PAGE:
Anonymous Akron January 7, 2018

Love this understanding of this passage. My oldest daughter counsels and works with drug and alcohol addicts. This guideline would and could be much more meaningful for her the ones helps. Thank you for the insight God has given you. Reply

M. Diane Flushing, NY February 6, 2017

Exodus 6:6–7 Every time I read these promises of our Creator, the strength the words carry, first I get goose bumps and then I cry. These words make me feel protected and loved by G-d and also by the person who reminds me of them. Imagine how the people felt when Moses relayed this message to them from their G-d. Reply

Anonymous February 6, 2017

It would be helpful to have scripture #. Reply

Anonymous London, UK January 29, 2017

Helpful Useful steps to remember even if we have heard some of it before. Reply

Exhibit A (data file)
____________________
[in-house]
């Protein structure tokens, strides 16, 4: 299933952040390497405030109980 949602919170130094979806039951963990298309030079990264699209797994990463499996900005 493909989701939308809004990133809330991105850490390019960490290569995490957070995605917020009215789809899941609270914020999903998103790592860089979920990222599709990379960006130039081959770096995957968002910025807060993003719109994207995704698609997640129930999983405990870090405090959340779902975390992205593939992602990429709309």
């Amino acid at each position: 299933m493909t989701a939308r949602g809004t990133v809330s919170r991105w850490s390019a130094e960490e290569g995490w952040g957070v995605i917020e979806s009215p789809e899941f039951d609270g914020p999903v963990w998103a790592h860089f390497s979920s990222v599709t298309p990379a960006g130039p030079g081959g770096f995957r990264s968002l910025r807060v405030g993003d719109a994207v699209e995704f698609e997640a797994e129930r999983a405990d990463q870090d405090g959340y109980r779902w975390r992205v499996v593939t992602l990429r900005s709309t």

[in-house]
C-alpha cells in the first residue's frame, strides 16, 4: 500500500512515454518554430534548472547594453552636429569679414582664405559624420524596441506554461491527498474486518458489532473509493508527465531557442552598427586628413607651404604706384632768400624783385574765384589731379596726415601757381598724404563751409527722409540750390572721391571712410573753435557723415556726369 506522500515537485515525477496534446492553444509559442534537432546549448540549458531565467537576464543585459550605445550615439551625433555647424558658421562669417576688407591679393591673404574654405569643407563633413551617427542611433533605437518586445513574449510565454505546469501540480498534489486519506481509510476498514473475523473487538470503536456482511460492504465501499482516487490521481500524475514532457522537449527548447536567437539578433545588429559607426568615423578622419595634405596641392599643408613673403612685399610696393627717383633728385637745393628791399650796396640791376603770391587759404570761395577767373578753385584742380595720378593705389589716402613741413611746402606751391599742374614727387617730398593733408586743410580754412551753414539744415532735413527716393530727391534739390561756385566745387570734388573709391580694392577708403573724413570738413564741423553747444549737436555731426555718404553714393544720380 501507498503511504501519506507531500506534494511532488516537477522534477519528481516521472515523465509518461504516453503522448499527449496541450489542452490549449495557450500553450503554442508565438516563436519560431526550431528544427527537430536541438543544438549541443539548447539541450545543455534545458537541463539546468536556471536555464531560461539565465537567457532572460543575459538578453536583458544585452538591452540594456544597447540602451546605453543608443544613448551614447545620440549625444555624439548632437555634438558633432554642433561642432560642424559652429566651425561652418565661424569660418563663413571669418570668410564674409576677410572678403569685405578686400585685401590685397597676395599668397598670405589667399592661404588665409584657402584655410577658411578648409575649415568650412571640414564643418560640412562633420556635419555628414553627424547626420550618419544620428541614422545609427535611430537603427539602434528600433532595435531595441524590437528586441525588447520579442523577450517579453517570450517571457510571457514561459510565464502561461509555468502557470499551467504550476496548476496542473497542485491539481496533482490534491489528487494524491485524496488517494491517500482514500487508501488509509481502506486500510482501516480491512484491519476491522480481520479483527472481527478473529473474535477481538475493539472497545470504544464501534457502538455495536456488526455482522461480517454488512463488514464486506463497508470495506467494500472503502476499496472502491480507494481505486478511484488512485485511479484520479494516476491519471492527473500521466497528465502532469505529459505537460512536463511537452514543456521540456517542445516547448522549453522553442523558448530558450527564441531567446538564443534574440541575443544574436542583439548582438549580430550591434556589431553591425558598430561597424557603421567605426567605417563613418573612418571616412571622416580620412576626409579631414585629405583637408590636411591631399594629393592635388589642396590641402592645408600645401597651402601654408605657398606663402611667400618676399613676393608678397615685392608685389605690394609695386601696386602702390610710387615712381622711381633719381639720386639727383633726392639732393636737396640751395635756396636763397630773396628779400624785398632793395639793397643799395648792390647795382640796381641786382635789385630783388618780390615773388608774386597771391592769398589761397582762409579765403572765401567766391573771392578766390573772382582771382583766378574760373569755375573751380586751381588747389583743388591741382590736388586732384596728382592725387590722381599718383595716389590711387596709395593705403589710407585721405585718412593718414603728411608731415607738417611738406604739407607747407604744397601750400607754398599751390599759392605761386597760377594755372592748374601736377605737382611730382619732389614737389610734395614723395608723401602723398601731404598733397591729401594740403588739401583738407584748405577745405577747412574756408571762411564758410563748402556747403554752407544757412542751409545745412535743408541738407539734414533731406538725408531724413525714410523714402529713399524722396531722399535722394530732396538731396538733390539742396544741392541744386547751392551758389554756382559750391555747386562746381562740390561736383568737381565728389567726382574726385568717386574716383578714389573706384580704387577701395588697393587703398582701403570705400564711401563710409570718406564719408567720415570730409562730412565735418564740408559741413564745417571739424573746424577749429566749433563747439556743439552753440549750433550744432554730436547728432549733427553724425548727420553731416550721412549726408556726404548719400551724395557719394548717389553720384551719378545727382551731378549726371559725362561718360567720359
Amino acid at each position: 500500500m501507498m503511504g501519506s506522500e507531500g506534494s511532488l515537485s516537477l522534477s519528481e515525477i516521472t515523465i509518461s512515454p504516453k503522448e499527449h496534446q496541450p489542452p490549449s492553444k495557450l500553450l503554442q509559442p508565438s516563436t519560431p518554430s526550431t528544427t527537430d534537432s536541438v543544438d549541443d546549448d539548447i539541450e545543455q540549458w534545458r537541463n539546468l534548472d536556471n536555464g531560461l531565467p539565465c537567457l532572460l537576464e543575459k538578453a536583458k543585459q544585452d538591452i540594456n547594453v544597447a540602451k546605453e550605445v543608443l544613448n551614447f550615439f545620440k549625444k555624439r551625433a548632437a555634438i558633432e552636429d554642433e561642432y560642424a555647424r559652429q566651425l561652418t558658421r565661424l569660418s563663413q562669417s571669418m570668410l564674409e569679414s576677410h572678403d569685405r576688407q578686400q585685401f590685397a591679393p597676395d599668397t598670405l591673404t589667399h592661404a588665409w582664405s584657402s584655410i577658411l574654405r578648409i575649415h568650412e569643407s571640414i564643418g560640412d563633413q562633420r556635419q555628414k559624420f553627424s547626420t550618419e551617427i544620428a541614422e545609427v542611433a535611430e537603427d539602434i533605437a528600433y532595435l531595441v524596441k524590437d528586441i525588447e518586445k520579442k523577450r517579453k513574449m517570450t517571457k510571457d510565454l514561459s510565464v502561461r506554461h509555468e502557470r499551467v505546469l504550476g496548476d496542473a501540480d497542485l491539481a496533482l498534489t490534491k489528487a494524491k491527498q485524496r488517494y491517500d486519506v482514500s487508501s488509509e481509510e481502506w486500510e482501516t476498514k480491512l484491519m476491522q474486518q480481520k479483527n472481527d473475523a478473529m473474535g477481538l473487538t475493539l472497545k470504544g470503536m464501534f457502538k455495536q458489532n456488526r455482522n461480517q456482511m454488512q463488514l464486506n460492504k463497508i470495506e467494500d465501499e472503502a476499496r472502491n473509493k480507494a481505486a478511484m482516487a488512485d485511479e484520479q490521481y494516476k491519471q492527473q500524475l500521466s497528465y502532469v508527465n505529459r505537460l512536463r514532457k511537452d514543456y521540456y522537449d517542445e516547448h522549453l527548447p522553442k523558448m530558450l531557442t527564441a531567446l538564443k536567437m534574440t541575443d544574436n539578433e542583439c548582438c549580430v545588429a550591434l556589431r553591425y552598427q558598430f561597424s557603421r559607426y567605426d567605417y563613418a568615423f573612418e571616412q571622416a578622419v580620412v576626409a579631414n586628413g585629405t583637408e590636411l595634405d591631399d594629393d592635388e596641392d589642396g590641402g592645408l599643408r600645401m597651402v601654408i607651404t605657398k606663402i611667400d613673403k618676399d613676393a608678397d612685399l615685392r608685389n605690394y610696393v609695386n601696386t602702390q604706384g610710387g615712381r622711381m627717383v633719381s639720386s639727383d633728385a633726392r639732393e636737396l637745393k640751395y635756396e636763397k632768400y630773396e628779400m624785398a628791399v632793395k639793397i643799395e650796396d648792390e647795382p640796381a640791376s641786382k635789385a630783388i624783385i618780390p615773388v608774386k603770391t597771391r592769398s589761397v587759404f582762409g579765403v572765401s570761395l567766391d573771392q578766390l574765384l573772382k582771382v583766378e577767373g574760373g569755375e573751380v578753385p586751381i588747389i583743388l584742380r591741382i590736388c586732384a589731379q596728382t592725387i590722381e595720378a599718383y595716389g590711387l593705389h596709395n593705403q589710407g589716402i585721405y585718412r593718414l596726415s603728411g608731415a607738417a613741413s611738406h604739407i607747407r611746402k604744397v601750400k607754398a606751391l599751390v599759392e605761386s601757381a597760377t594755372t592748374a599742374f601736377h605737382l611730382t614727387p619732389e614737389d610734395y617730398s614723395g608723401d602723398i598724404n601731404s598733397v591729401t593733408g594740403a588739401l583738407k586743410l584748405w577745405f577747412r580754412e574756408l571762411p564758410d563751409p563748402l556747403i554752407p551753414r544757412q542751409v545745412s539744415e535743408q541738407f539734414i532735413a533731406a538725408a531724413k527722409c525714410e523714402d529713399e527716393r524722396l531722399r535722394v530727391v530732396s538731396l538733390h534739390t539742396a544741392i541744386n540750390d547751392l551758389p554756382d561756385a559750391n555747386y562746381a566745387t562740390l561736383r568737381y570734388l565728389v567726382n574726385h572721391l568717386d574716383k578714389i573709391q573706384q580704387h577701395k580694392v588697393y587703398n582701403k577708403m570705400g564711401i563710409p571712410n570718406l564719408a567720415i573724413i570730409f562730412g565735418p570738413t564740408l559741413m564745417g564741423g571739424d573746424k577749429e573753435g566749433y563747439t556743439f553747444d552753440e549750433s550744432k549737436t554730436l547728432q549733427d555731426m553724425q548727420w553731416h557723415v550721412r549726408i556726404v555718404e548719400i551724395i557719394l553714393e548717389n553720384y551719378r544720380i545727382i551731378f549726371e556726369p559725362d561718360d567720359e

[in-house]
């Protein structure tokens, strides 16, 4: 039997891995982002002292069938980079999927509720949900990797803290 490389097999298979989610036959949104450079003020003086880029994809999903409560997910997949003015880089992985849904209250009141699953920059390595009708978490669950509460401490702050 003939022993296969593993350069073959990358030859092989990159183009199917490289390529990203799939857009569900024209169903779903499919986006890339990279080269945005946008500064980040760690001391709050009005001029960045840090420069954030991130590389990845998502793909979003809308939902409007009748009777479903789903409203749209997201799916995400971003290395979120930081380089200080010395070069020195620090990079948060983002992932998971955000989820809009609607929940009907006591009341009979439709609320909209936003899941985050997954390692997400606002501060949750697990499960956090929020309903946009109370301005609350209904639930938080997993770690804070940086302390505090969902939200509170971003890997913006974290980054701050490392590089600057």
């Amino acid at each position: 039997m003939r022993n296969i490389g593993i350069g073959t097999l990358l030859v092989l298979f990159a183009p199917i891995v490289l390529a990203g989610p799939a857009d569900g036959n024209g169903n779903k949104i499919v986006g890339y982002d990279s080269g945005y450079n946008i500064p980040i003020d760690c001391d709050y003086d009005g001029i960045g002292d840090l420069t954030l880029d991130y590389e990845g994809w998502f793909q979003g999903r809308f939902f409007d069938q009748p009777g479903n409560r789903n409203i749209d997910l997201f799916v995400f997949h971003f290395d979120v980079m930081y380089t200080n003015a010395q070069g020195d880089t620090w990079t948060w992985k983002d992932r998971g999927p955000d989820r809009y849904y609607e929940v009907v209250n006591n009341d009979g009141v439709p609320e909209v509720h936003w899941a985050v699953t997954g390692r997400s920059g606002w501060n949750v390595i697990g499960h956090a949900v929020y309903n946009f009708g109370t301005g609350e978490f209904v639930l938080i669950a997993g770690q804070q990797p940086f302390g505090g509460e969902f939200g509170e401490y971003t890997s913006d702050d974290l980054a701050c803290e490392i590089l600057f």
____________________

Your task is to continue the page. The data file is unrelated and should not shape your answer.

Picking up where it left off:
Patricia Arcadia via chabadpasadena.com January 26, 2017

Very Nice. Reply

Bea Western NY January 25, 2017

This was fantastic! I never saw that connection before. This proves that the Lord only opens your eyes to His Wisdom when you have achieved the strength to use it. Thank you! Reply

M. Diane Flushing, NY January 25, 2017

Thank you for this article And G-d bless the special people who somehow very mysteriously help supply us with that intangible stuff: motivation and energy so we feel strong enough to make a strong start and withstand the attacks of temptation addiction presents. I'm getting ready to try again something i accomplished a few years ago. May G-d help me and thank G-d for the extra motivation to make it sort of ....fun. Reply

Ashley Louisiana January 25, 2017

Wow, I read this just after I asked G-d to show how to get past my fears. I work with very song personalities but am in a position of influence. I want to learn and rise up according to His will. Get need to get past my own weaknesses. Reply

Jules Scher Monroe Twp, NJ January 23, 2017

Wonderful commentary.
Everyone should live their lives accordingly.
If you are addicted with a harmful habit, just do as outlined.